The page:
Salem Radio Network News Saturday, January 22, 2022


Opening statements begin in trial of Minnesota police officer who killed Daunte Wright

By Nathan Layne

(Reuters) – A white Minnesota police officer who fatally shot an unarmed Black motorist in April, triggering protests against police brutality, will go on trial on Wednesday as opening statements to the jury get underway.

Kimberly Potter, a former police officer in a city north of Minneapolis, has said she mistakenly used her handgun instead of her Taser when firing at Daunte Wright, 20, as he attempted to flee in his car following a traffic stop.

Potter, 49, has pleaded not guilty to first and second-degree manslaughter charges, which carry maximum sentences of 15 and 10 years respectively. Her lawyers have said she will testify in her own defense.

Prosecutors are expected to use their opening remarks to stress the extensive training received by Potter, making her criminally culpable for the mistake, legal experts said. Potter, a 26-year veteran of the police force, had completed two Taser-specific training courses in the six months prior to the incident, according to the criminal complaint.

“You have to get across that this whole thing is about accountability,” said Joe Tamburino, a criminal defense attorney not involved in the case, referring to the prosecution’s strategy. “She is a highly trained police officer.”

Potter’s attorneys, on the other hand, will likely argue that she made an honest mistake under the intense pressure of the situation, and that while Wright’s death was tragic, he created the danger by resisting arrest.

Jack Rice, a criminal defense attorney based in St. Paul, Minnesota, said the continued surge in gun violence across major U.S. cities could help the defense. Minneapolis is edging closer to a record number of annual homicides in 2021.

“There is a perception that the only wall that is protecting society are these people in blue,” Rice said. “The defense is going to use that.”

Caught on Potter’s body-worn camera, the shooting of Wright triggered several nights of demonstrations, with many calling the incident another example of police violence against Black Americans and some demanding Potter be charged with murder.


The shooting garnered particular attention in part because it occurred just a few miles north of where Derek Chauvin, a white former Minneapolis police officer, was standing trial in the case of George Floyd, a Black man whose death during a May 2020 arrest set off nationwide racial justice protests.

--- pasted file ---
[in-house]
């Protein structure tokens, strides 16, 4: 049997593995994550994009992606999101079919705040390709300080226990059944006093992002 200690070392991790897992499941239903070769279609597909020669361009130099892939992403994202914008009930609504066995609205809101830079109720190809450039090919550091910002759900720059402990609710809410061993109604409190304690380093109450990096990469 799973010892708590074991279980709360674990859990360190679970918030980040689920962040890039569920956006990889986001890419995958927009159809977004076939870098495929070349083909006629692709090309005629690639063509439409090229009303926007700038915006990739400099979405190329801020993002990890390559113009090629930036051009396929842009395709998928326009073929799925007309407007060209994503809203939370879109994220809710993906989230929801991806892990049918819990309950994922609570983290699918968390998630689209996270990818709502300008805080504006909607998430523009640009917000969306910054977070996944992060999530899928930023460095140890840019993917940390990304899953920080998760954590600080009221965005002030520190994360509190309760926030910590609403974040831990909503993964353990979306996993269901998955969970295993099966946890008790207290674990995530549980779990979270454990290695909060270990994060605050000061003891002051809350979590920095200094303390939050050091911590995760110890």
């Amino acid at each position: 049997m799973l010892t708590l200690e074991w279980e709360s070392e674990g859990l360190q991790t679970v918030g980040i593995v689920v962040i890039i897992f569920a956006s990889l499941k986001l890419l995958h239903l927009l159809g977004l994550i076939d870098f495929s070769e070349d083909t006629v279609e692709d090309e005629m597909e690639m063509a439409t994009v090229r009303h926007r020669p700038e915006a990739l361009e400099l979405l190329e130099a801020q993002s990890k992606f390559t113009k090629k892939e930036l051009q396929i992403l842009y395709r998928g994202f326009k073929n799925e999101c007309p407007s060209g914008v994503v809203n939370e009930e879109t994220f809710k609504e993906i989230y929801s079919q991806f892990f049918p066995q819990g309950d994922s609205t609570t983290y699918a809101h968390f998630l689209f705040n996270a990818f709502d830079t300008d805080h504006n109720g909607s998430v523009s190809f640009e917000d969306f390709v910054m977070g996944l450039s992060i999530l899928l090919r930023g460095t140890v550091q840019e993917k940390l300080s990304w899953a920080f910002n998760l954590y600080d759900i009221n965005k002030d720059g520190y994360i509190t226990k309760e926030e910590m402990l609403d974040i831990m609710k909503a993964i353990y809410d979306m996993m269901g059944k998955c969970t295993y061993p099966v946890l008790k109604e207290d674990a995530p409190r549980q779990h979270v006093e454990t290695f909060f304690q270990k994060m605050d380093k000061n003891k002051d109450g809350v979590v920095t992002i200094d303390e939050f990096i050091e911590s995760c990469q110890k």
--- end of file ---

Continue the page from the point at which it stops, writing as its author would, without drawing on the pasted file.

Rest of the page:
The Potter trial is being held in the same Hennepin County courtroom where a jury in April convicted Chauvin of murder.

To prove first-degree manslaughter, prosecutors must show Potter killed Wright while committing the misdemeanor offense of recklessly handling a firearm. The second-degree charge requires that Potter be found to have caused Wright’s death through culpable negligence.

On Wednesday, legal experts said prosecutors would likely preview the planned testimony of Seth Stoughton, a use-of-force expert and professor at the University of South Carolina School of Law who also testified for the state in the Chauvin trial.

In an October court filing, Paul Engh, one of Potter’s attorneys, argued Stoughton would promote a “false narrative” that the officers should have allowed Wright to flee the scene. Rather, Engh wrote, it was Wright who created a dangerous situation and a Taser was necessary to stop him.

For the defense, the most important witnesses include Laurence Miller, a forensic and police psychologist slated to testify about how the brain can “slip” and choose an unintended but more common action, and Potter herself.

Potter can be heard on her body camera video shouting “I’ll tase you,” at Wright, who was struggling to get away from another officer’s grip. After shooting Wright, Potter said: “I grabbed the wrong (expletive) gun”.

Mike Brandt, a Minneapolis-area defense attorney, said he expected Potter’s lawyers to argue that the shooting was the result of a split-second decision made under duress – an assertion her own testimony would seek to drive home.

“If she comes across as likeable and sympathetic the jury could be more likely to acquit,” Brandt said.

(Reporting by Nathan Layne in Wilton, Connecticut; Editing by Karishma Singh)


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